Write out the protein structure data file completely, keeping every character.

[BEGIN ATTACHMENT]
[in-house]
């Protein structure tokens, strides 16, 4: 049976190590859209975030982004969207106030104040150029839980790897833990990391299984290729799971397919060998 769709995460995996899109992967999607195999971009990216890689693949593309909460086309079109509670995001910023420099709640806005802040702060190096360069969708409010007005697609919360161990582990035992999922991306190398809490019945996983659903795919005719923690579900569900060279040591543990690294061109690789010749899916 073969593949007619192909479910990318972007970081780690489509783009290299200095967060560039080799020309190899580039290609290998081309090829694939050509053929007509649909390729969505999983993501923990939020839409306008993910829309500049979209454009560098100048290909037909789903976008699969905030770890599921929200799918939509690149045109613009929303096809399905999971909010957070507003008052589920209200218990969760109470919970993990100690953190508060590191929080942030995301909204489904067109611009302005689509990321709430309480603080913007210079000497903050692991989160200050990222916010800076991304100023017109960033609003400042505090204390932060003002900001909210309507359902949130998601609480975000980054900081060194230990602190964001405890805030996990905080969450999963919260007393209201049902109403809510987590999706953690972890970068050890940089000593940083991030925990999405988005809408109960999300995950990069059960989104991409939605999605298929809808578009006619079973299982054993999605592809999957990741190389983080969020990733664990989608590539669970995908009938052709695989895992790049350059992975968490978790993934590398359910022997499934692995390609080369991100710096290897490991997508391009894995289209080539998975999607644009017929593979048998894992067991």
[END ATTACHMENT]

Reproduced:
[in-house]
């Protein structure tokens, strides 16, 4: 049976190590859209975030982004969207106030104040150029839980790897833990990391299984290729799971397919060998 769709995460995996899109992967999607195999971009990216890689693949593309909460086309079109509670995001910023420099709640806005802040702060190096360069969708409010007005697609919360161990582990035992999922991306190398809490019945996983659903795919005719923690579900569900060279040591543990690294061109690789010749899916 073969593949007619192909479910990318972007970081780690489509783009290299200095967060560039080799020309190899580039290609290998081309090829694939050509053929007509649909390729969505999983993501923990939020839409306008993910829309500049979209454009560098100048290909037909789903976008699969905030770890599921929200799918939509690149045109613009929303096809399905999971909010957070507003008052589920209200218990969760109470919970993990100690953190508060590191929080942030995301909204489904067109611009302005689509990321709430309480603080913007210079000497903050692991989160200050990222916010800076991304100023017109960033609003400042505090204390932060003002900001909210309507359902949130998601609480975000980054900081060194230990602190964001405890805030996990905080969450999963919260007393209201049902109403809510987590999706953690972890970068050890940089000593940083991030925990999405988005809408109960999300995950990069059960989104991409939605999605298929809808578009006619079973299982054993999605592809999957990741190389983080969020990733664990989608590539669970995908009938052709695989895992790049350059992975968490978790993934590398359910022997499934692995390609080369991100710096290897490991997508391009894995289209080539998975999607644009017929593979048998894992067991």